Memphis gets revenge and a top 25 win

The wrong statistic can hang around your neck. Josh Pastner knows better than most.

As the head men's basketball coach at Memphis, Pastner has, by any rational standard, been about as successful as anyone could or should have hoped when he was hired five years ago. He has landed almost uniformly excellent recruiting classes. His Tigers have been to the NCAA tournament in three out of four seasons. He has averaged a tidy 27 wins a season. (Twenty-seven wins while playing in the limping Conference USA, but still: 27 wins.) This is what basketball success typically looks like.

But for a couple of years now, a pair of oh-fers have hung around Pastner's neck like anvils. He exorcised the first last season, when he got his first NCAA tournament win as a head coach. The other -- a far more valid, and less circumstantial, bit of evidence: Pastner's 0-13 record against top 25 teams -- mercifully ended in Orlando, Fla., against No. 5 Oklahoma State on Sunday night.

And that's not all: Memphis's 73-68 win in the Old Spice Classic provided was a massive boost, both internally and outwardly, for a team that was embarrassed by the Cowboys in Stillwater on Nov. 19.

You probably remember that Nov. 19 game. Even if you didn't watch it, you surely caught some of the highlights. Marcus Smart scored 39 points in a performance that set the tone for what will be an ongoing player of the year award chase. He shot 11-of-21 from the floor and hit five 3-pointers. He helped put the Cowboys up by 36 points in the second half; they would eventually finish with 101. Smart launched heat-checks and tossed lobs to teammates. He turned the whole thing into a laugher, a pre-coronation for America's favorite college player, and the only thing more noticeable than his greatness was just how disjointed, apathetic and -- let's just come right out and say it -- soft Memphis looked in repose.

For a team with a deep and experienced core of guards, and huge preseason expectations in and outside hoops-obsessed Memphis itself, the Stillwater showing was nothing less than disaster. All of the old complaints came roaring back onto the radio: Pastner was a nice guy, and sure everyone was cheering for him, but he couldn't coach. His teams didn't get it. They gave up. They always underachieve. They can't win the big game. The abbreviation for Amateur Athletic Union, as cutting a coaching epithet as there is, was sprinkled liberally throughout.

It's a little bit difficult to translate how much better Memphis was Sunday, just 12 days after that 101-80 caning. They were better in all of the obvious, technical ways, namely on defense, where they played Oklahoma State's ball-screens and side-to-side movement actions almost immeasurably better than they did in Stillwater. Two weeks ago, Memphis sat back and let Smart do whatever he wanted. On Sunday, they were active on the first touch, denying possession when possible, playing through and over and around screens, and communicating to keep the ball in less damaging places. The number of clean touches Smart got at the top of the key in space Sunday was low, if it wasn't zero.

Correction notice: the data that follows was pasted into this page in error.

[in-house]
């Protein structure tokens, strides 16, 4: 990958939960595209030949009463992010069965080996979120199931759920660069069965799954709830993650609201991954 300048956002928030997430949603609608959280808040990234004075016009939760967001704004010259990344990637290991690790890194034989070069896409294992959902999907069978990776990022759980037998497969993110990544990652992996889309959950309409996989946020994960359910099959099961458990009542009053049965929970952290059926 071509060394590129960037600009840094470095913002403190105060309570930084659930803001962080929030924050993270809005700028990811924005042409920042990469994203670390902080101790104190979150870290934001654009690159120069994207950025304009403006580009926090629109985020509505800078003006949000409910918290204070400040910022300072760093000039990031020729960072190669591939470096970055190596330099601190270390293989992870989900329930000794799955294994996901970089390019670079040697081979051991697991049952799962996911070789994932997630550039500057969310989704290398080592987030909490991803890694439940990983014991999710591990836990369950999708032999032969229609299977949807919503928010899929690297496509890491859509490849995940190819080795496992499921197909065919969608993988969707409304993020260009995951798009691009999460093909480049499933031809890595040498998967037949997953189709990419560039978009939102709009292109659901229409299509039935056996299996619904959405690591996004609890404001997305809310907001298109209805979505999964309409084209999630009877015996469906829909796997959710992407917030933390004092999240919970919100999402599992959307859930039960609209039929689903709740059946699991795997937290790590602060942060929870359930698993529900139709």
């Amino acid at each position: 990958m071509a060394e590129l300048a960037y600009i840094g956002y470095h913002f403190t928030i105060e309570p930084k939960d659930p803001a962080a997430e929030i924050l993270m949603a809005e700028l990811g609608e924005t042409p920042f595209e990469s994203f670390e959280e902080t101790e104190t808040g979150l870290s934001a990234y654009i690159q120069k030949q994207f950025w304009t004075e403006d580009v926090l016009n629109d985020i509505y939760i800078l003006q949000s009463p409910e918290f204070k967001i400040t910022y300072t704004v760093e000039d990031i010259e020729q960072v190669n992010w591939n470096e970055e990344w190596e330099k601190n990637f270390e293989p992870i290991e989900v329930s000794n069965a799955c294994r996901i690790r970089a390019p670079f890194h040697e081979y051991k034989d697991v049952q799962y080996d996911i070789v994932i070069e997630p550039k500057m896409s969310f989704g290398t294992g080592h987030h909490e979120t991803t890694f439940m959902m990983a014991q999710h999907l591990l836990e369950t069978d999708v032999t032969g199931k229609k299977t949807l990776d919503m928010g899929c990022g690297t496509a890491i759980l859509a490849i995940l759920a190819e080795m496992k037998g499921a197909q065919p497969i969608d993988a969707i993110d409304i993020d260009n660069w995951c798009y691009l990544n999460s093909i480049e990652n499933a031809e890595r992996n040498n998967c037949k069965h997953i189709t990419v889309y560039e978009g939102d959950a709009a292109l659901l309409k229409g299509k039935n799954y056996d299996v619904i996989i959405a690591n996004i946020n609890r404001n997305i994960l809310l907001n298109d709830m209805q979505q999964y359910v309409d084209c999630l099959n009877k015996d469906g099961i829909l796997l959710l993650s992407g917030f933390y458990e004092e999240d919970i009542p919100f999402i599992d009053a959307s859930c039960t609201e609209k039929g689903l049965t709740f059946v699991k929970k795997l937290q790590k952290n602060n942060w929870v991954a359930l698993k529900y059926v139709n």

He was still awfully good. The first half ended on a pair of brilliant Smart drive-and-dishes, when he exploited angles and found open teammates for easy lay-ins. Oklahoma State bounced off a precocious Memphis start and opened up a 10-point lead at halftime, 42-32, and it was hard to picture Memphis keeping up with the unbeaten Cowboys for 20 more minutes.

But the aforementioned Tigers defense held Oklahoma State to just eight points in the first nine minutes of the second half. They were better on offense, too: Better spaced and more cohesive and sharper in every way. Former Missouri transfer Michael Dixon provided that same quick-twitch scoring he perfected for those other Tigers; Joe Jackson grabbed eight rebounds from the guard spot; and, most impressively, Shaq Goodwin was at once a reliable scorer, rebounder, interior passer and energy source for Memphis for all 39 of his minutes Sunday.

Smart was clearly sick in the first half; Memphis may have caught a break there. But so what? On a night they started in a deep perception hole -- just another Memphis team full of talented guys who won't reach their maximum potential, or whatever the nightmare description in the Tigers' otherwise successful basketball community these days -- Memphis came away with a defensively oriented victory against one of the best teams, and probably the best player, in the country.

And Pastner, for his part, got out from under a rather heavy piece of statistical jewelry. Memphis finally punched back.